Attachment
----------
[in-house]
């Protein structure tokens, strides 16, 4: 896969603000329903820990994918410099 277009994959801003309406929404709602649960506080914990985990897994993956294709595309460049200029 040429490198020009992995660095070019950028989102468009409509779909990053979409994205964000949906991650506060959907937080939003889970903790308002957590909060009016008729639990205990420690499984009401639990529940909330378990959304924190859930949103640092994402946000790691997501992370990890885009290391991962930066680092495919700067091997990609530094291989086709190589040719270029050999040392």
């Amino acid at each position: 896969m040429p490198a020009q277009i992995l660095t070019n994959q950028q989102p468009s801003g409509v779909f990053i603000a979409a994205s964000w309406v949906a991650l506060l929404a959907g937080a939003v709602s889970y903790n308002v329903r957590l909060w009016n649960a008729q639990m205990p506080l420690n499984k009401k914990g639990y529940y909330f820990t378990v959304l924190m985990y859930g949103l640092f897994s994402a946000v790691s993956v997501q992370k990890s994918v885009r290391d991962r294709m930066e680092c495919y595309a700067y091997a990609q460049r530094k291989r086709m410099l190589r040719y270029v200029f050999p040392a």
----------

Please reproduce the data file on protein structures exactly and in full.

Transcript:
[in-house]
């Protein structure tokens, strides 16, 4: 896969603000329903820990994918410099 277009994959801003309406929404709602649960506080914990985990897994993956294709595309460049200029 040429490198020009992995660095070019950028989102468009409509779909990053979409994205964000949906991650506060959907937080939003889970903790308002957590909060009016008729639990205990420690499984009401639990529940909330378990959304924190859930949103640092994402946000790691997501992370990890885009290391991962930066680092495919700067091997990609530094291989086709190589040719270029050999040392």
């Amino acid at each position: 896969m040429p490198a020009q277009i992995l660095t070019n994959q950028q989102p468009s801003g409509v779909f990053i603000a979409a994205s964000w309406v949906a991650l506060l929404a959907g937080a939003v709602s889970y903790n308002v329903r957590l909060w009016n649960a008729q639990m205990p506080l420690n499984k009401k914990g639990y529940y909330f820990t378990v959304l924190m985990y859930g949103l640092f897994s994402a946000v790691s993956v997501q992370k990890s994918v885009r290391d991962r294709m930066e680092c495919y595309a700067y091997a990609q460049r530094k291989r086709m410099l190589r040719y270029v200029f050999p040392a």